Phnom Pehn (Revisited)

I am pained to make today’s tale sound like an Amnesty lecture, but I suspect it still does. So save your abuse (Kris) just accept that my blog is going through an ‘oh so worthy phase.’ It will pass.

All of the following happened this afternoon. My point being to demonstrate just what a tangled web of contradictions Cambodia can be, and how easy it is for us all to be hypocritical here. They are all related. Bear with me.

  • We set out this morning with the intention of ‘doing something nice.’ Claire has read about this City Dump Project, whereby volunteers take food supplies to the families that live in slums just out of the city. But from what we read it’s closed down so we needed an alternative.
  • All of us gave a few dollars to the street kids and bought their bootleg Raybands and a few of their pirated books.
  • Lindsey and I gave a street girl half of our $4 cakes from the posh bakery. (You can eat a meal for $25c here, to put into perspective how posh an éclair that was.) She shared it with her brothers/sisters before having any herself.

We also:

  • Visited what we suspect to be a fake orphanage.* More on what constitutes a fake orphanage, below.
  • We refused to by a $60 bag of rice for said orphanage (we learn by asking around that the actual cost price is $16 for 60 kilo)
  • We drank $12 Sauvignon in a riverside cafe, whilst having a debate about poverty/corruption. We are aware of the irony.

The problem is we have no idea which of these lists is good or bad anymore, or interchangeable. All are intrinsically linked with scamming, kickbacks, and the evils of voluntourism.**

*So the fake orphanage story is unfortunately so common. The whole place looks suspiciously like a school; with apparently 108 kids aged 3 – 18. We see about 20 kids, all relatively well dressed, one with a Ronaldo football shit, another with a laptop. We have a quick look around, to see some newborn puppies being man-handled by the kids, some pics of a trip to a waterpark, a TV – which may or may not have donated by tourists. We don’t know truth from lies anymore. They kids themselves are not really allowed to speak to us – the teacher does most of the translating, when I ask where the older ones are, Ronaldo suddenly claims to be 17 next week despite not looking a day over 12. We suspect they are village kids, rounded up and told to play for a few hours and given dubious backs stories. We ask the right questions, we interrogate it on the internet afterwards, but it’s impossible to tell. Our gut instinct was that it didn’t add up. Plus real orphanages have coordinated volunteer programmes, they don’t just let travellers rock up.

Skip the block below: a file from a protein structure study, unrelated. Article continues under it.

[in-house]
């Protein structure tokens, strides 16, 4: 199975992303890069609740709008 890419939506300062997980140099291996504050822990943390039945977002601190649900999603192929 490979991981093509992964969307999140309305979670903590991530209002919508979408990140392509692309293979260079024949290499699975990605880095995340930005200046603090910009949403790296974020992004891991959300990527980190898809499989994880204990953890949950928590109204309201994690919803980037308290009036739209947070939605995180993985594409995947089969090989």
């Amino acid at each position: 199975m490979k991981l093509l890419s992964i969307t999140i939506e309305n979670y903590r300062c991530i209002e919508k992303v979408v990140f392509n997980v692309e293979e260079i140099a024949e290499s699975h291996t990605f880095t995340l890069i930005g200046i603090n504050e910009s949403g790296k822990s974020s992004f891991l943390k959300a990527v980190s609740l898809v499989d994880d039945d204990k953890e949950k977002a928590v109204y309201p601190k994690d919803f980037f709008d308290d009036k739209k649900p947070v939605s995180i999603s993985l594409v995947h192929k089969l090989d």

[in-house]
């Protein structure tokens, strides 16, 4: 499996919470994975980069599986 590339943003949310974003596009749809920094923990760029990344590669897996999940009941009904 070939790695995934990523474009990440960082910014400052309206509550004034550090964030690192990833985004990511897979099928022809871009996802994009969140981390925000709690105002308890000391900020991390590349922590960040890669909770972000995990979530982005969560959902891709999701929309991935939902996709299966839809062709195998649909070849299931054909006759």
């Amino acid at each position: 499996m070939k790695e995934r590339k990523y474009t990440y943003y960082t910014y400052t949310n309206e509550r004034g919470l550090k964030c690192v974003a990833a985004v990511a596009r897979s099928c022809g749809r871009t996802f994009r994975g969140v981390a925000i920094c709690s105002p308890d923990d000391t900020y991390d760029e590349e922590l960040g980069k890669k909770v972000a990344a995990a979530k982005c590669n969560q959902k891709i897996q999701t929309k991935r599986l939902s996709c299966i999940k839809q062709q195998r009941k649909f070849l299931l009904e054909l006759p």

**A word on Haters of voluntourism – Save your preaching for the Thorn Tree forum! We are not under any illusions that we were saving the world this morning, but at the same time we like to separate ourselves from the cast of Jersey Shore types that lay around Sihanoukville, abusing local culture and pretending its Magaluf. At the end of the day, voluntoursim, in certain forms, IS better than apathy.

So now we have no real idea whether we are good or evil!

Did we do right by the street girls/wrong by the orphanage or vice versa?

Should we not give money to the street sellers (it encourages them/do they have a choice?)

Should we have donated to the orphanage just in case it was genuine?

Who do we think we are buying $12 wine in Cambodia as girls on a ‘shoestring’ paying $3 for guesthouses and haggling $1 out of tuk tuk drivers and kids?

Isn’t it good that we are here, and contributing, however small, towards an economy?

Shouldn’t charities be run like successful businesses? Shouldn’t grassroots projects be supported?

Are we damned if we care enough to blog about all this, damned if we don’t?

There are a million more. It hurt our brains that much that’s why we needed the wine! But to be honest if you can’t/don’t ponder this stuff you arguably shouldn’t really be in Cambodia.

Quote of the day has to be: “I feel as though if I’d have bought that rice, I’d have funded terrorism.” A joke from the ever so slightly melodramatic, but funny Claire. Are we wrong to have laughed?

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An.an.tas.in : The Anantasin is the name of a shipwreck just of the coast of the Sensi Parasise, Mae Haad Bay, Koh Tao, Thailand. It’s one of my many favorite places.

Lit.tle: Just because it’s cute.

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